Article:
Creig Ewing has gone from editor of the sports page to performer on the comedy stage. Ewing, former sports editor for the Courier Journal, decided that with a new career at Humana, he also wanted to give his old passion for writing a new twist. “When I got out of the paper,” said Ewing, “I knew I liked to write comedy, but I didn’t know if I could do it onstage.” He has become one of the busiest comedians in town. This weekend, he will perform in two separate showcases, and headline at Monnik Beer Co. as part of Louisville Fringe Festival. (He also writes occasionally for LEO.)
LEO: How did stand-up comedy get into your life?
Creig Ewing: I always loved writing funny things. When I was the sports editor at Courier Journal I would write these funny columns, and on page three we had a section where you could be a little irreverent. But you have to be really careful — you can’t make a joke about UK without being the enemy. You can’t make a joke about UofL without being the enemy. So you have to walk a really fine line when you’re joking about players, teams or schools. I thought that was a real challenge, and I enjoyed it. So when I got out of the paper, I knew I liked to write comedy, but I didn’t know if I could do it onstage. But I did have the advantage of a background in writing, so I could tell if this dick joke was something someone had probably thought of before. I’ve been told that few are things more important to a comedian than a well-timed dick joke. I’m not saying I don’t have dick jokes — they’re just a little shriveled. [Laughs] There’s nothing wrong with dick jokes. It just has to be the right dick joke. Who wants just any dick joke?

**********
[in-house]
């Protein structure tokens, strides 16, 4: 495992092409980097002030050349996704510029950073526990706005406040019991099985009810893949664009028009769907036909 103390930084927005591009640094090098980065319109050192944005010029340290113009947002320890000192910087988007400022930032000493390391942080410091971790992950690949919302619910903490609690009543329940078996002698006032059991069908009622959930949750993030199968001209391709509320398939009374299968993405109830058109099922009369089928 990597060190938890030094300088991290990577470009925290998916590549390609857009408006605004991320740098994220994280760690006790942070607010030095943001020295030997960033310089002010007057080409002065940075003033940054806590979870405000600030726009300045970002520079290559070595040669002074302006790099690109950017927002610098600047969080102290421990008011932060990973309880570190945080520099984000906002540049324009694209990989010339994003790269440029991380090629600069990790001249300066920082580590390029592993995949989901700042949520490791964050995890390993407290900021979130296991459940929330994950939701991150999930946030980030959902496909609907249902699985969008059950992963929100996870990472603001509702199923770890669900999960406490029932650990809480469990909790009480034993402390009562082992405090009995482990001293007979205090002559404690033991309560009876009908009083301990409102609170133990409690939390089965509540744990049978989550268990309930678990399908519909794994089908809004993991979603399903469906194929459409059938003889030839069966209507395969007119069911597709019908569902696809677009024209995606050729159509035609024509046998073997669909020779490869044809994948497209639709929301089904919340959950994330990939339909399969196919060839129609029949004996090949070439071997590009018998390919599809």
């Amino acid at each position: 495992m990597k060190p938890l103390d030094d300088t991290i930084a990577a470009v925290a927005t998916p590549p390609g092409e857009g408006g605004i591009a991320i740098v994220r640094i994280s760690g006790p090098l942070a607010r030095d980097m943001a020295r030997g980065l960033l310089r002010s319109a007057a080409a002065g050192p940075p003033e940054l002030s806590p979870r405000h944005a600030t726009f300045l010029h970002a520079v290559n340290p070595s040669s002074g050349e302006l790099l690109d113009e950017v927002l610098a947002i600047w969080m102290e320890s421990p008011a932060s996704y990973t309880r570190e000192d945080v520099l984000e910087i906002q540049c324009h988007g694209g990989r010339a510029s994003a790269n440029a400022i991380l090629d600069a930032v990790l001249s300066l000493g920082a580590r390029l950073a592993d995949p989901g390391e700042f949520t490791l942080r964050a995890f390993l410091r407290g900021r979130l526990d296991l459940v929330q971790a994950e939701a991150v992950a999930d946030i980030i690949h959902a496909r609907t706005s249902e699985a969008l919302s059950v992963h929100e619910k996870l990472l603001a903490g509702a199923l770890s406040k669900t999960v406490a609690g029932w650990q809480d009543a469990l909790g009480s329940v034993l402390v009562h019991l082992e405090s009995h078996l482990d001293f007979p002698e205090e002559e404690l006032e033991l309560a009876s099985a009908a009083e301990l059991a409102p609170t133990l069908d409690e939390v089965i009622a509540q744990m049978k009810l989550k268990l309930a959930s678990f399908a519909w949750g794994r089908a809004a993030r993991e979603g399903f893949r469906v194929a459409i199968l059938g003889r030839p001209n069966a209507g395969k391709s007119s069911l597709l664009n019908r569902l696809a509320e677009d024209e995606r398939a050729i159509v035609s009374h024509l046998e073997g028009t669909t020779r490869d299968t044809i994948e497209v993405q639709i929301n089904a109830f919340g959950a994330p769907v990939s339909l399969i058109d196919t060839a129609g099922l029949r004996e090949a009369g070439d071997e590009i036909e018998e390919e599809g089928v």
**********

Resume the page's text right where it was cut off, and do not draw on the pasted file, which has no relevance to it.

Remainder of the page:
As a journalist-turned-comedian in the era of Trump, has he made it too hard on journalism world and too easy on the comedy world?
The journalism world makes the journalism world hard. It was time to get out when I did. They were peeling back layers of management, and the writing was on the wall. And Donald Trump makes it hard on comics, too. You’d think you could tell a million Trump jokes, but people don’t want to hear it anymore. You can hear them every night on every talk show; half the crowd likes it, and half the crowd hates it.
Does anything stand out as far as a fan reaction that was particularly harsh to something you wrote?
Oh, the columnists would get sent all kinds of shit. Literal shit. But it’s funny — you can write one criticism or derogatory thing about someone’s team, and follow it with 1,000 sweet fluff pieces — and they’ll be like, ‘Why don’t you ever write anything nice about our team?’
You’ve been married a long time. What would single people be surprised to find out about being married?
What surprised me was, if you have kids, the difference in how you’re going to deal with them is bigger than I would have expected. They might be running through the house screaming, and my wife is like, ‘Will you do something about the boys?’ And I’m like, ‘The walls are still standing and nothing is on fire. I don’t really have a problem with this level of misbehavior.’
Has anyone in your family set parameters on what you’re allowed to talk about onstage?
I’m not allowed to talk about my mother-in-law if she’s in the audience. That’s it. But I know I can take a joke to the stage if my family laughs at it. They’ve spent too long groaning at my dad jokes, so if I can crack them, I know it’s funny.